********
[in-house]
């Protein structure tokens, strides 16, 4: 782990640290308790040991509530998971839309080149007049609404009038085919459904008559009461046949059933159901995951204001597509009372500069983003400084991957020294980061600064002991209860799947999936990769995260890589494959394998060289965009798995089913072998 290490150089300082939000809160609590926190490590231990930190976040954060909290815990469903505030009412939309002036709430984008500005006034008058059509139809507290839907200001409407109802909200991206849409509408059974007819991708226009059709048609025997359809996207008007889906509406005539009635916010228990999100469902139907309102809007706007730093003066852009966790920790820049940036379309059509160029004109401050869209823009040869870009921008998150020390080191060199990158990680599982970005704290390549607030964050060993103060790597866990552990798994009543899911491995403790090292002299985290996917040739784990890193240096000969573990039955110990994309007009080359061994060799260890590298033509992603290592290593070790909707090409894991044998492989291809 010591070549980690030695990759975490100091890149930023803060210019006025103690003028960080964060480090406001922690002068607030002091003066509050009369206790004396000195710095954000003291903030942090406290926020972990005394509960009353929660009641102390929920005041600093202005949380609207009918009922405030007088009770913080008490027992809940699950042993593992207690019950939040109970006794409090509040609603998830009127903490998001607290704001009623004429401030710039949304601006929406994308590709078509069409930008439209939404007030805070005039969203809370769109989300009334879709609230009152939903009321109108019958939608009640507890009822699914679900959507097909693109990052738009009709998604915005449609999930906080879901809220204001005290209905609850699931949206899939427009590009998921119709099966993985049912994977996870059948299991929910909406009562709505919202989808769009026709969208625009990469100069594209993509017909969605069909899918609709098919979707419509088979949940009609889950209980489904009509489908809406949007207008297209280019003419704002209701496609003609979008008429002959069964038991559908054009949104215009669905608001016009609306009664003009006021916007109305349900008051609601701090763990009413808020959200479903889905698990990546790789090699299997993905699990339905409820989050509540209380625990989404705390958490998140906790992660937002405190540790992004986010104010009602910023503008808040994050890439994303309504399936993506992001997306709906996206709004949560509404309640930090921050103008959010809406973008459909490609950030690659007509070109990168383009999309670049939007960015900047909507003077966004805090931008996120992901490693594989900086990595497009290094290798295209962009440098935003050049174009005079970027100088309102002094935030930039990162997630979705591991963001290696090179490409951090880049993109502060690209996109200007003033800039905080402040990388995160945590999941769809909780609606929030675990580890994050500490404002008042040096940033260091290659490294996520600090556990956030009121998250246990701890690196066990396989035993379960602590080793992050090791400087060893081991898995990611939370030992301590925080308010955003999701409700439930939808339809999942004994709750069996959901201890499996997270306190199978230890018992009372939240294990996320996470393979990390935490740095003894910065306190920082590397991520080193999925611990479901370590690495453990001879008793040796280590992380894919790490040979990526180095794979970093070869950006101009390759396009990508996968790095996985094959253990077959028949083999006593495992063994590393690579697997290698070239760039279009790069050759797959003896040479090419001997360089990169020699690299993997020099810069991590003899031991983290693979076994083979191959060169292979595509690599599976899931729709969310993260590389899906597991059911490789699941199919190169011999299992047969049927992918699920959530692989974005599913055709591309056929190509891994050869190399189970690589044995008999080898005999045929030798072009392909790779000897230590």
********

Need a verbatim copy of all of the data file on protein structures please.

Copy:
[in-house]
């Protein structure tokens, strides 16, 4: 782990640290308790040991509530998971839309080149007049609404009038085919459904008559009461046949059933159901995951204001597509009372500069983003400084991957020294980061600064002991209860799947999936990769995260890589494959394998060289965009798995089913072998 290490150089300082939000809160609590926190490590231990930190976040954060909290815990469903505030009412939309002036709430984008500005006034008058059509139809507290839907200001409407109802909200991206849409509408059974007819991708226009059709048609025997359809996207008007889906509406005539009635916010228990999100469902139907309102809007706007730093003066852009966790920790820049940036379309059509160029004109401050869209823009040869870009921008998150020390080191060199990158990680599982970005704290390549607030964050060993103060790597866990552990798994009543899911491995403790090292002299985290996917040739784990890193240096000969573990039955110990994309007009080359061994060799260890590298033509992603290592290593070790909707090409894991044998492989291809 010591070549980690030695990759975490100091890149930023803060210019006025103690003028960080964060480090406001922690002068607030002091003066509050009369206790004396000195710095954000003291903030942090406290926020972990005394509960009353929660009641102390929920005041600093202005949380609207009918009922405030007088009770913080008490027992809940699950042993593992207690019950939040109970006794409090509040609603998830009127903490998001607290704001009623004429401030710039949304601006929406994308590709078509069409930008439209939404007030805070005039969203809370769109989300009334879709609230009152939903009321109108019958939608009640507890009822699914679900959507097909693109990052738009009709998604915005449609999930906080879901809220204001005290209905609850699931949206899939427009590009998921119709099966993985049912994977996870059948299991929910909406009562709505919202989808769009026709969208625009990469100069594209993509017909969605069909899918609709098919979707419509088979949940009609889950209980489904009509489908809406949007207008297209280019003419704002209701496609003609979008008429002959069964038991559908054009949104215009669905608001016009609306009664003009006021916007109305349900008051609601701090763990009413808020959200479903889905698990990546790789090699299997993905699990339905409820989050509540209380625990989404705390958490998140906790992660937002405190540790992004986010104010009602910023503008808040994050890439994303309504399936993506992001997306709906996206709004949560509404309640930090921050103008959010809406973008459909490609950030690659007509070109990168383009999309670049939007960015900047909507003077966004805090931008996120992901490693594989900086990595497009290094290798295209962009440098935003050049174009005079970027100088309102002094935030930039990162997630979705591991963001290696090179490409951090880049993109502060690209996109200007003033800039905080402040990388995160945590999941769809909780609606929030675990580890994050500490404002008042040096940033260091290659490294996520600090556990956030009121998250246990701890690196066990396989035993379960602590080793992050090791400087060893081991898995990611939370030992301590925080308010955003999701409700439930939808339809999942004994709750069996959901201890499996997270306190199978230890018992009372939240294990996320996470393979990390935490740095003894910065306190920082590397991520080193999925611990479901370590690495453990001879008793040796280590992380894919790490040979990526180095794979970093070869950006101009390759396009990508996968790095996985094959253990077959028949083999006593495992063994590393690579697997290698070239760039279009790069050759797959003896040479090419001997360089990169020699690299993997020099810069991590003899031991983290693979076994083979191959060169292979595509690599599976899931729709969310993260590389899906597991059911490789699941199919190169011999299992047969049927992918699920959530692989974005599913055709591309056929190509891994050869190399189970690589044995008999080898005999045929030798072009392909790779000897230590």